Ok, so back to Dan's talk... I've watched Kaminsky speak a number of times now, and he's always entertaining, regardless of your interest in the content of his talk. He said he would drop something huge, and he did not disappoint. Dan talked about how ISPs are taking non-existent subdomains and redirecting unsuspecting browsers to ad-servers. The thought is novel and started back with domain squatting. The idea was that if someone typed groogle.com instead of google.com, they'd get redirected to a page that let them know the domain didn't exist, and hey, while they were there, it didn't hurt to hit them with some ads. Well, they extended the idea to subdomains, so if you type mil.google.com instead of mail.google.com, you might end up at an adserver. Well, that's all well and good, but let's say these web sites serving up these ads contain an XSS... um, yeah, that's a problem that leads to MASS pwnage. If you can't see how, consider how cookies work in a domain... typically cookies are set for an entire domain and will work for all subdomains, hence why you can log into www.google.comand also be logged into mail.google.com and code.google.com, etc. This means if I XSS you on nonexistent.google.com, which just so happens to actually be an adserver completely NOT controlled by google, then I can actually steal your cookies for the REAL google.com domain and subdomains, thus allowing me to read your GMail, etc.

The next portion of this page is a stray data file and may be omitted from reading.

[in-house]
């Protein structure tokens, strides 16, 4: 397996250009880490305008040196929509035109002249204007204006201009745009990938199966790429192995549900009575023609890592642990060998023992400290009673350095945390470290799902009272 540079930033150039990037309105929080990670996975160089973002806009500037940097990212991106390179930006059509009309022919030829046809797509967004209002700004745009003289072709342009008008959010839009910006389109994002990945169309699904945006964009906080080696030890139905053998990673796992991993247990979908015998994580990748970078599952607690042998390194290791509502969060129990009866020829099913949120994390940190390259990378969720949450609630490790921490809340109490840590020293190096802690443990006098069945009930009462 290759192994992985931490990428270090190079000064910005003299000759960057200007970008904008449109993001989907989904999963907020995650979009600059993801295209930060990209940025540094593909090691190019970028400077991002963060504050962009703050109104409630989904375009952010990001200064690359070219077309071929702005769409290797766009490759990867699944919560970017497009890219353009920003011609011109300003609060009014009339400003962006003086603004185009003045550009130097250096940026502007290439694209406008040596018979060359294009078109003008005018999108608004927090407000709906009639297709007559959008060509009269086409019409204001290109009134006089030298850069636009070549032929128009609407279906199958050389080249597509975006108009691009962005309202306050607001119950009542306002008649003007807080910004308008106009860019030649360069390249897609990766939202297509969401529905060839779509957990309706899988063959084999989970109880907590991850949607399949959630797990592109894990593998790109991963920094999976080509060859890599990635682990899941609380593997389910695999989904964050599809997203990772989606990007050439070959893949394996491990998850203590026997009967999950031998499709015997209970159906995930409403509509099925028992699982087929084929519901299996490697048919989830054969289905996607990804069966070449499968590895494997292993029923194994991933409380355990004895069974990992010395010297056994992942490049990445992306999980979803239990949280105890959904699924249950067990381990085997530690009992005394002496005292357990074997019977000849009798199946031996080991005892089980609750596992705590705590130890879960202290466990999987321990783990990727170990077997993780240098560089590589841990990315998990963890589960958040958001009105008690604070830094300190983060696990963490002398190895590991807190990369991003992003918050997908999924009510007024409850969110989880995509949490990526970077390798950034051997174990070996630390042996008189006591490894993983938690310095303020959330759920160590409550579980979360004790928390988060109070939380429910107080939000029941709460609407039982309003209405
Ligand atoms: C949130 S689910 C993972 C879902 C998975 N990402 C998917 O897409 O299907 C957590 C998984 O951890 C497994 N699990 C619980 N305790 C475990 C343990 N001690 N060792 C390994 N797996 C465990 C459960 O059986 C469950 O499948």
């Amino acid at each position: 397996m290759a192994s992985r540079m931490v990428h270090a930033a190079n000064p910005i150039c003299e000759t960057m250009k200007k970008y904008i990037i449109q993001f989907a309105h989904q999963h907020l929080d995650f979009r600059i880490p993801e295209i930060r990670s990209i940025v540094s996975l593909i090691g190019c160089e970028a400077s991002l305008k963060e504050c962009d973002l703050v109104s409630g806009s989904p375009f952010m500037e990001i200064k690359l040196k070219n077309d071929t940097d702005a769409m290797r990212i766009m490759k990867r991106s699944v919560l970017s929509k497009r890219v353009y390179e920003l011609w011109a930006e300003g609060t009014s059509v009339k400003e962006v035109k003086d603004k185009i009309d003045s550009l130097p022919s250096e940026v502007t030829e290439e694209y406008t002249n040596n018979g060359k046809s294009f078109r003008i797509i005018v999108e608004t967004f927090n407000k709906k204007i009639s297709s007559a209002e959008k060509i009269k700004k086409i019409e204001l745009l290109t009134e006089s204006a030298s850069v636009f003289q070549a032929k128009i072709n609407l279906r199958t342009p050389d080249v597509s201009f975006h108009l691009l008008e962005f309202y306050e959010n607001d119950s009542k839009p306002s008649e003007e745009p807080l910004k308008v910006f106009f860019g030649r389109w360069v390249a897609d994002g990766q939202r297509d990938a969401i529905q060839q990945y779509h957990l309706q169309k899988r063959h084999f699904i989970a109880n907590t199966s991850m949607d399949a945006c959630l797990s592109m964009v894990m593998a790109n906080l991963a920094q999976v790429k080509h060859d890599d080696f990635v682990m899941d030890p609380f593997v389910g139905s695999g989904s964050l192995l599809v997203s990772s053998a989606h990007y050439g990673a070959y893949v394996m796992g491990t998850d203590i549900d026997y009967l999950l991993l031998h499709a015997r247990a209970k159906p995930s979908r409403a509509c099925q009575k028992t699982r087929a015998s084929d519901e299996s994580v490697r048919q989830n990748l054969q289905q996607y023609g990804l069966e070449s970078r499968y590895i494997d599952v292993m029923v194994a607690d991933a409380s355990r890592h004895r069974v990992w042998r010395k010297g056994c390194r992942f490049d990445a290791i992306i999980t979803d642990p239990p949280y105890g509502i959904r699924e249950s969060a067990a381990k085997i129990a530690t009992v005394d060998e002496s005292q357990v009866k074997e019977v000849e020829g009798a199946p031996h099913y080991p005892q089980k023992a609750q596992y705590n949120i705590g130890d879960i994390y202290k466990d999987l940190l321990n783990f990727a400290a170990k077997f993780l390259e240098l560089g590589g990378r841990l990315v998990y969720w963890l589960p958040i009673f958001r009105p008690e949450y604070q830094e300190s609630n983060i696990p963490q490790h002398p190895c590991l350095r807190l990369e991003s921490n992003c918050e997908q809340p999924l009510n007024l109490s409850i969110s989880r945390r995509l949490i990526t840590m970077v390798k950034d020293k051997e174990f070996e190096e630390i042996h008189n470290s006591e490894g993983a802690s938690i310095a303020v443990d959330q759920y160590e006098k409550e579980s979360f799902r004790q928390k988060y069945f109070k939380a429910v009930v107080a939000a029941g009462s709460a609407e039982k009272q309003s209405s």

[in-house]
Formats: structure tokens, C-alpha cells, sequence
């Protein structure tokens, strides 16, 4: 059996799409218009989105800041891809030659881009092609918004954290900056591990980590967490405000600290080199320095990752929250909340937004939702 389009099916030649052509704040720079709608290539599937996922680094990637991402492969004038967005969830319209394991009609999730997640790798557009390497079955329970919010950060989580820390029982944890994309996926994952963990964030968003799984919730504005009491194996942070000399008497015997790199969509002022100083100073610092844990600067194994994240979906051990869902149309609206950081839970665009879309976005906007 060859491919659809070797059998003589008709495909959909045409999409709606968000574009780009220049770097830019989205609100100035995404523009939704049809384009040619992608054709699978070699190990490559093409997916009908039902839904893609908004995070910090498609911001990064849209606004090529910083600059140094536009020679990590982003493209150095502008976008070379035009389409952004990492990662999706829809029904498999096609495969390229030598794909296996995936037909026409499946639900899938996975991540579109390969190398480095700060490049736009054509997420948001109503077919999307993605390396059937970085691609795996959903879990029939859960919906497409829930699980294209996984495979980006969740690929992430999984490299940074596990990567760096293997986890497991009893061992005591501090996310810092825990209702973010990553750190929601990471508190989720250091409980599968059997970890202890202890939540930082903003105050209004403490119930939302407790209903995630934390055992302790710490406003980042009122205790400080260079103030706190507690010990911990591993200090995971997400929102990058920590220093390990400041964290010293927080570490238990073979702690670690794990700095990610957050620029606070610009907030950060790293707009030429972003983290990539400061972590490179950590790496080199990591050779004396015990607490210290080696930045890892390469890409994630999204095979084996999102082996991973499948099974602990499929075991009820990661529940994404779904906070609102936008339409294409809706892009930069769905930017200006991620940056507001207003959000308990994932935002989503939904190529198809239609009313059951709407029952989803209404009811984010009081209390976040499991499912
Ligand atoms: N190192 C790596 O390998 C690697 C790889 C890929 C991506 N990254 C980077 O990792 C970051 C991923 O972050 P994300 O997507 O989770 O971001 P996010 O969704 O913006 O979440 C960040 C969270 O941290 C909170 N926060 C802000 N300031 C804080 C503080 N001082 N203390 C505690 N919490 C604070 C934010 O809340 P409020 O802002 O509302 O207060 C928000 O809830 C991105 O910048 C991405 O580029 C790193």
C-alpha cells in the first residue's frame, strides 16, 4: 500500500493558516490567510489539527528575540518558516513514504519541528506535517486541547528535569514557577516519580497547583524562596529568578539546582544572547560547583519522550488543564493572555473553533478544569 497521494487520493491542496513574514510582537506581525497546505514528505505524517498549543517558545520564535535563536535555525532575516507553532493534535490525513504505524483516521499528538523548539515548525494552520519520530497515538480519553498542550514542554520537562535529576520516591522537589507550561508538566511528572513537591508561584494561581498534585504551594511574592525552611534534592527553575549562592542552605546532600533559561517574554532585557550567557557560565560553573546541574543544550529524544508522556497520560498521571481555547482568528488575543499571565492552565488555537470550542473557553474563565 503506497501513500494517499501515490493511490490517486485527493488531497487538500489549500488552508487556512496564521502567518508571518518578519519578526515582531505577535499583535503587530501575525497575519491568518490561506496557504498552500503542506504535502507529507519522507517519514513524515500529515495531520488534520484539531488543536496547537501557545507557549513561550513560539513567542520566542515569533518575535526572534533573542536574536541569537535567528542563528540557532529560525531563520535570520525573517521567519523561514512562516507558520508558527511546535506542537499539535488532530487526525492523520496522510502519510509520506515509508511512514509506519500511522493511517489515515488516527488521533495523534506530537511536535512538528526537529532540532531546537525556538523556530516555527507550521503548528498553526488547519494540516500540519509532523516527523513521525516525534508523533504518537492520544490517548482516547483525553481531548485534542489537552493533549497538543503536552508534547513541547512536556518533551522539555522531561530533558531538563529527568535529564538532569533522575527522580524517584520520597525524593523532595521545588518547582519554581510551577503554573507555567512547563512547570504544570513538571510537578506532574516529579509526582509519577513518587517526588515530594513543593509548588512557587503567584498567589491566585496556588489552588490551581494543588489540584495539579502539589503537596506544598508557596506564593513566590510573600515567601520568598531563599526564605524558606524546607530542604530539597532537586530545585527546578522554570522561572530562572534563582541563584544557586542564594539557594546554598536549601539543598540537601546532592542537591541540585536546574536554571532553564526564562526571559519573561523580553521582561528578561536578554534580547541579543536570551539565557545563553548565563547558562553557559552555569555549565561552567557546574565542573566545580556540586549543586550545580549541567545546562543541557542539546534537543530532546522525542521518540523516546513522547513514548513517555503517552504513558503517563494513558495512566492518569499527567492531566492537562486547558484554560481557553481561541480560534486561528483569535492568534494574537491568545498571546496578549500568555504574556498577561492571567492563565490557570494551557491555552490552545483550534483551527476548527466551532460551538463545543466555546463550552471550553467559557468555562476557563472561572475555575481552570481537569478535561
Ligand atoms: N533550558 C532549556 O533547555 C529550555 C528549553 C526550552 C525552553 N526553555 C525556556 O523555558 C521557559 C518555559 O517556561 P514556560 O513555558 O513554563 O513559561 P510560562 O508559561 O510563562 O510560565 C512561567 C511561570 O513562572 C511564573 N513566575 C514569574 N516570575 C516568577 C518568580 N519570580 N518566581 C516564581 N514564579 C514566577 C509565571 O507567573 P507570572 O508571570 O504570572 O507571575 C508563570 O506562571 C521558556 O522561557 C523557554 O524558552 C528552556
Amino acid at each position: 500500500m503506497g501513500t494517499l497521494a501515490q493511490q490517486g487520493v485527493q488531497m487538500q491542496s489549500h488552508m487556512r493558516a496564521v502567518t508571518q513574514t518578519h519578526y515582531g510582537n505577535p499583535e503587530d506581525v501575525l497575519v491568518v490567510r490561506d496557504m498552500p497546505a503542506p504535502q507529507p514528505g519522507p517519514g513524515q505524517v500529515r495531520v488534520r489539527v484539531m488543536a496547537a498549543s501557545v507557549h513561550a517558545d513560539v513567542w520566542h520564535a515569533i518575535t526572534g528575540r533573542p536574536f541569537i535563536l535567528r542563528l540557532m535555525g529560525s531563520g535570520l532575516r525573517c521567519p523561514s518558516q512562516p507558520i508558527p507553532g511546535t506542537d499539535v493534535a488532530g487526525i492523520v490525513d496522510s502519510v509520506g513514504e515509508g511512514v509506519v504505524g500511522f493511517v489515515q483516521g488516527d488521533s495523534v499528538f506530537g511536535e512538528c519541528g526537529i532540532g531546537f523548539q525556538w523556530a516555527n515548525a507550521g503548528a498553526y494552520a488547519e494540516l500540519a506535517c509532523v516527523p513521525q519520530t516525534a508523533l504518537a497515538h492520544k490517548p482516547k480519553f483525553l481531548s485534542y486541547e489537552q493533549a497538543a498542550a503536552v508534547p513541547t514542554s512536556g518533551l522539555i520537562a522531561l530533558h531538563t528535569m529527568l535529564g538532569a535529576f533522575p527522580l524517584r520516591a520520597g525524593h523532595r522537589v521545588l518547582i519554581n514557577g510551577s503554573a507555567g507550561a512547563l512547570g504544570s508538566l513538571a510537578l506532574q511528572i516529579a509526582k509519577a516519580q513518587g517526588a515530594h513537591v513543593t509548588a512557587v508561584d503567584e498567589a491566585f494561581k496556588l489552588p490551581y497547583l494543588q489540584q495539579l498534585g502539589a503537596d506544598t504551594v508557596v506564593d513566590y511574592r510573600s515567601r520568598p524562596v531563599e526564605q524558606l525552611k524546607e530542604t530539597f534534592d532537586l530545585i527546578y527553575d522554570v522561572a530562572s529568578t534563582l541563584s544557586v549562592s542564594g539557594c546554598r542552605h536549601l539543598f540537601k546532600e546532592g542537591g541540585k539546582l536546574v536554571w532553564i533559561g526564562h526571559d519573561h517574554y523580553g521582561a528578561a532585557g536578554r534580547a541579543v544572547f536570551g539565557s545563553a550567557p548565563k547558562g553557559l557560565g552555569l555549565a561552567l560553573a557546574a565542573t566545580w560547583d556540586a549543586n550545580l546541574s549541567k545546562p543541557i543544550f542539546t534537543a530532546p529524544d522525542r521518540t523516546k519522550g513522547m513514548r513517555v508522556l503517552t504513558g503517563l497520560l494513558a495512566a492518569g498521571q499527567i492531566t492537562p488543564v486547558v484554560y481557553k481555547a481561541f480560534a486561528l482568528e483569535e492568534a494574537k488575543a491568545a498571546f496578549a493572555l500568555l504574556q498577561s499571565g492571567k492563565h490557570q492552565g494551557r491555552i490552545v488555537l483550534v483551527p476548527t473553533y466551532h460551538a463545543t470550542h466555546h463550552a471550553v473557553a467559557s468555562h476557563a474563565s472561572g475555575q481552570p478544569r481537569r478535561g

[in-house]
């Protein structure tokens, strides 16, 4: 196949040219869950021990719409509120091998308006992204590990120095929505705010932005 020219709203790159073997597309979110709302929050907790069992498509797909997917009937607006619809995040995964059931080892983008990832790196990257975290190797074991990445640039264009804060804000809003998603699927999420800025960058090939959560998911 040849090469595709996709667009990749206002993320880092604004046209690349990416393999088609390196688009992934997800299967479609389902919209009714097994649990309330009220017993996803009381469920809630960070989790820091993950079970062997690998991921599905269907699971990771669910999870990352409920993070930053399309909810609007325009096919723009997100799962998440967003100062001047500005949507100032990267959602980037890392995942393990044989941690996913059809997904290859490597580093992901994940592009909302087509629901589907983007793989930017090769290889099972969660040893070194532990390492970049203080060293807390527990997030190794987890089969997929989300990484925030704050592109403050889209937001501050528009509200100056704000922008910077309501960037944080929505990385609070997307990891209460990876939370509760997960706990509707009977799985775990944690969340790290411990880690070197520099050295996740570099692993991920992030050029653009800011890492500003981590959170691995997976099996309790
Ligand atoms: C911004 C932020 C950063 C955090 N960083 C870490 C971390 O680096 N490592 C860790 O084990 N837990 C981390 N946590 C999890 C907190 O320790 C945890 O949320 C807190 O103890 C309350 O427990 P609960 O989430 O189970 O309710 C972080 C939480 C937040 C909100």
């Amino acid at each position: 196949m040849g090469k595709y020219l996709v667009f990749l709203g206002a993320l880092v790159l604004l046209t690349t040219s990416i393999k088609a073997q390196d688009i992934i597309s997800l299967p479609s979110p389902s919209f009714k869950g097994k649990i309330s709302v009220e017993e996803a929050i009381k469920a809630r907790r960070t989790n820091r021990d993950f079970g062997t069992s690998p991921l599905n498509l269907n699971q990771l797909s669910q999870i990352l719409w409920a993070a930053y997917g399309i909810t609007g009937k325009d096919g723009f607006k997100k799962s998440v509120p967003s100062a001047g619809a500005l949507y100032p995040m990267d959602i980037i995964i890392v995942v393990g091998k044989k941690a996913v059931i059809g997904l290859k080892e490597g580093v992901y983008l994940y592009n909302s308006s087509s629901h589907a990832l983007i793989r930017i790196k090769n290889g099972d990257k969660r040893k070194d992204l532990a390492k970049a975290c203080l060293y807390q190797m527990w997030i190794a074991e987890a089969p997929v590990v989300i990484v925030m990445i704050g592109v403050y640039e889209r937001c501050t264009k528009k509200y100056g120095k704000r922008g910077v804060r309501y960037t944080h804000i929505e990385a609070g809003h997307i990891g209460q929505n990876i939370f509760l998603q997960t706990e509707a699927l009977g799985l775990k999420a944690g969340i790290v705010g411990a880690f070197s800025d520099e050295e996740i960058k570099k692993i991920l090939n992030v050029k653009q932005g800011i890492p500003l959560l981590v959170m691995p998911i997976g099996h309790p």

It actually gets worse if you can believe it... consider how document.domain works, and now there's a good chance you could actually use the XSS on the adserver to modify the content redisplayed to a user of that domain.... ugh. Kaminsky actually demoed this by loading content (he "Rick-rolled" us by loading some nasty 80's video from youtube) into a number of real domains like www.google.com, www.live.com (think malware), and www.toorcon.org. I can't begin to describe the all encompassing exploitation this could lead to... I'm still extremely scared.